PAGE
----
German engagement in the European crisis was and remains the determining factor in steering the EU in one direction or another. The crisis has shown that a reformed Germany, under Gerhard Schroeder's “Agenda 2010”, should be considered an opportunity rather than a threat. Of course, this opportunity came bundled with responsibility, for varied European capitals looked wide-eyed, sweet and sincere to Berlin for help. In this context, Berlin had to play multiple angles: a German domestic game, the game in Brussels (at the European level), but also an external game with partners outside the EU. Let's look at them one by one.
The German domestic game is the key one, because regardless of the vision of a leader, if he (or she) wants to survive, he must take into account public opinion in his country. You cannot in this context ask your citizens to support budgetary efforts in order to save others, without demanding tough conditions in exchange. This would explain the "stubbornness" of which Angela Merkel was accused of during the Eurozone crisis. The fact that Merkel played the domestic game politically correct – ensuring consent of the German citizens is proven by the CDU electoral outcome in 2013. Also, we should not forget that the European Central Bank in Frankfurt is modelled on the non-inflationist German system.
The Brussels game is one of the main features of the crisis: Brussels became de facto second to Berlin, both formal and informal. First, there are more Germans than ever in key positions, and as we know blending quantity is in fact a quality in terms of influence on the decisions of the European institutions. Second, increasingly often sectoral or global vision on Europe is launched from Berlin: "shuttle diplomacy" became "shuttle decision-making". Third, the Franco-German pole of power is no longer an equal one; Paris follows Berlin’s example in most cases, which allows Germany to play with more heads of state, for example with the UK and the Netherlands to reform the European Union (de-bureaucratization). Fourth, in the coming months most German interests will be represented at the EU top either by Martin Schulz as the next president of the European Commission or more discreetly by Jean-Claude Juncker, with some last minute support – jump with gratitude later - from Merkel.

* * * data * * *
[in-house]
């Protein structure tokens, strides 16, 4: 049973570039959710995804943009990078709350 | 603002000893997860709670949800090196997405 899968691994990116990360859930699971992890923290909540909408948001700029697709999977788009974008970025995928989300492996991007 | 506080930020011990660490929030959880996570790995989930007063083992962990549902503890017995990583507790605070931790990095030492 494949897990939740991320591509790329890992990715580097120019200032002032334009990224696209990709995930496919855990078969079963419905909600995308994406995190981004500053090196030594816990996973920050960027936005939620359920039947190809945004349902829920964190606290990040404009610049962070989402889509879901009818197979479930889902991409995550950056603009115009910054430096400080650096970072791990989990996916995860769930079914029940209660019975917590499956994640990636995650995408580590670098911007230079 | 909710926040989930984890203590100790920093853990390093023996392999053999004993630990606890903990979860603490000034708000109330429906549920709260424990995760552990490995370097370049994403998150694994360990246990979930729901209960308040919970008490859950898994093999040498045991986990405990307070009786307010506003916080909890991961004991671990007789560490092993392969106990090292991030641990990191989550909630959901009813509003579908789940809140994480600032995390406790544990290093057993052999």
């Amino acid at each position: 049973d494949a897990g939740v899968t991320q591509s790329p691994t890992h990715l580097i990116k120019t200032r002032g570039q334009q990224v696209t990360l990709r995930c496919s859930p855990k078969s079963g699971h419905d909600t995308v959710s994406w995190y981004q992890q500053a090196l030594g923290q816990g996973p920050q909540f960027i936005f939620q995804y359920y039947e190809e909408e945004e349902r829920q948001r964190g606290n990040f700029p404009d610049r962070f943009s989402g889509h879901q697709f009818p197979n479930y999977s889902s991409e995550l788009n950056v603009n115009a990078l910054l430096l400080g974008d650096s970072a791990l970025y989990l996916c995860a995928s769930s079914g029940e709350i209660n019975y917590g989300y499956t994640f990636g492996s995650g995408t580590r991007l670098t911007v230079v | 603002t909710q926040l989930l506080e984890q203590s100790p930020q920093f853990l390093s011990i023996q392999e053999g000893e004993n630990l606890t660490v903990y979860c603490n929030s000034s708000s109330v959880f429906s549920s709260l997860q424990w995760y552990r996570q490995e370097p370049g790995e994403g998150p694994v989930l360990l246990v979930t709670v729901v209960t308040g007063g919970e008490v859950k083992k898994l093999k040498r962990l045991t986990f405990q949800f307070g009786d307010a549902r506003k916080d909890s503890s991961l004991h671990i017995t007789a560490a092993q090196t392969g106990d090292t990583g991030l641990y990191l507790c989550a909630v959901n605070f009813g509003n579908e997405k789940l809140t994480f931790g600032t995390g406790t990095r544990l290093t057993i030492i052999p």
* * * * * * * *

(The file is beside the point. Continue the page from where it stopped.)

Last, but not least, the game with partners outside the EU: Berlin became the go-to response to Kissinger's question on "who do I call when I want to talk to Europe?" And, although recently both the President of the US and China were in Brussels, their visits to Berlin in recent years, and the number of phone calls with Angela Merkel still largely exceed those to Barroso and / or Van Rompuy.
Dan LUCA / Brussels